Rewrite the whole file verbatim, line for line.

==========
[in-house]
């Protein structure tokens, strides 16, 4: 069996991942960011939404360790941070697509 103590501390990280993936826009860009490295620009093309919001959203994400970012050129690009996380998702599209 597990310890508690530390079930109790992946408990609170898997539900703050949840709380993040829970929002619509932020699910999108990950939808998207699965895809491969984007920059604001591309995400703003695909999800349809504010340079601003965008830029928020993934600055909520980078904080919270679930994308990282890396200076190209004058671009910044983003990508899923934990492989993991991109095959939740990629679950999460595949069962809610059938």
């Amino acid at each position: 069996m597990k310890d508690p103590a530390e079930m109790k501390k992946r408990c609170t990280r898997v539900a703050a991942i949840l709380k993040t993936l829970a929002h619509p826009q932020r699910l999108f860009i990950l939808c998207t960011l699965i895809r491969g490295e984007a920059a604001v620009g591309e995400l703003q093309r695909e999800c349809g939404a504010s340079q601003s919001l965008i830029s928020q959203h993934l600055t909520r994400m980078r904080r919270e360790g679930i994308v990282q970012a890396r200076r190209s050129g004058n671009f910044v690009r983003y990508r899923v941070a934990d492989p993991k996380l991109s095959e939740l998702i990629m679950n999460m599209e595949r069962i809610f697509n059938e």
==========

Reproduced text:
[in-house]
């Protein structure tokens, strides 16, 4: 069996991942960011939404360790941070697509 103590501390990280993936826009860009490295620009093309919001959203994400970012050129690009996380998702599209 597990310890508690530390079930109790992946408990609170898997539900703050949840709380993040829970929002619509932020699910999108990950939808998207699965895809491969984007920059604001591309995400703003695909999800349809504010340079601003965008830029928020993934600055909520980078904080919270679930994308990282890396200076190209004058671009910044983003990508899923934990492989993991991109095959939740990629679950999460595949069962809610059938």
């Amino acid at each position: 069996m597990k310890d508690p103590a530390e079930m109790k501390k992946r408990c609170t990280r898997v539900a703050a991942i949840l709380k993040t993936l829970a929002h619509p826009q932020r699910l999108f860009i990950l939808c998207t960011l699965i895809r491969g490295e984007a920059a604001v620009g591309e995400l703003q093309r695909e999800c349809g939404a504010s340079q601003s919001l965008i830029s928020q959203h993934l600055t909520r994400m980078r904080r919270e360790g679930i994308v990282q970012a890396r200076r190209s050129g004058n671009f910044v690009r983003y990508r899923v941070a934990d492989p993991k996380l991109s095959e939740l998702i990629m679950n999460m599209e595949r069962i809610f697509n059938e």